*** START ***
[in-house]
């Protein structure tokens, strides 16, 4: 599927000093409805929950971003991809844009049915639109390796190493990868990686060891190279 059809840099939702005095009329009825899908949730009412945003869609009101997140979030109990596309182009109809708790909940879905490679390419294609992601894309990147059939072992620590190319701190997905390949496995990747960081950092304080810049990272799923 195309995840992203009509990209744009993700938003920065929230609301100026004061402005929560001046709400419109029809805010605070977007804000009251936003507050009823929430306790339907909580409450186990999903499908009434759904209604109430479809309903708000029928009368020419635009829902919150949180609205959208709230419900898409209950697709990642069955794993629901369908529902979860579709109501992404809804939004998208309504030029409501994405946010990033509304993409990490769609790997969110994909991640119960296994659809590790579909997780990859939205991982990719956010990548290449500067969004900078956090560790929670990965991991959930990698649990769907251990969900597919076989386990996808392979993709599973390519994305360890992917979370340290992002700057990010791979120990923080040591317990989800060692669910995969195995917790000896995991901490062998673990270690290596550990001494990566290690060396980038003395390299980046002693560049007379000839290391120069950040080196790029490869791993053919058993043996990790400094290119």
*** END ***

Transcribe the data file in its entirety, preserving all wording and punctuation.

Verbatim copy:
[in-house]
């Protein structure tokens, strides 16, 4: 599927000093409805929950971003991809844009049915639109390796190493990868990686060891190279 059809840099939702005095009329009825899908949730009412945003869609009101997140979030109990596309182009109809708790909940879905490679390419294609992601894309990147059939072992620590190319701190997905390949496995990747960081950092304080810049990272799923 195309995840992203009509990209744009993700938003920065929230609301100026004061402005929560001046709400419109029809805010605070977007804000009251936003507050009823929430306790339907909580409450186990999903499908009434759904209604109430479809309903708000029928009368020419635009829902919150949180609205959208709230419900898409209950697709990642069955794993629901369908529902979860579709109501992404809804939004998208309504030029409501994405946010990033509304993409990490769609790997969110994909991640119960296994659809590790579909997780990859939205991982990719956010990548290449500067969004900078956090560790929670990965991991959930990698649990769907251990969900597919076989386990996808392979993709599973390519994305360890992917979370340290992002700057990010791979120990923080040591317990989800060692669910995969195995917790000896995991901490062998673990270690290596550990001494990566290690060396980038003395390299980046002693560049007379000839290391120069950040080196790029490869791993053919058993043996990790400094290119």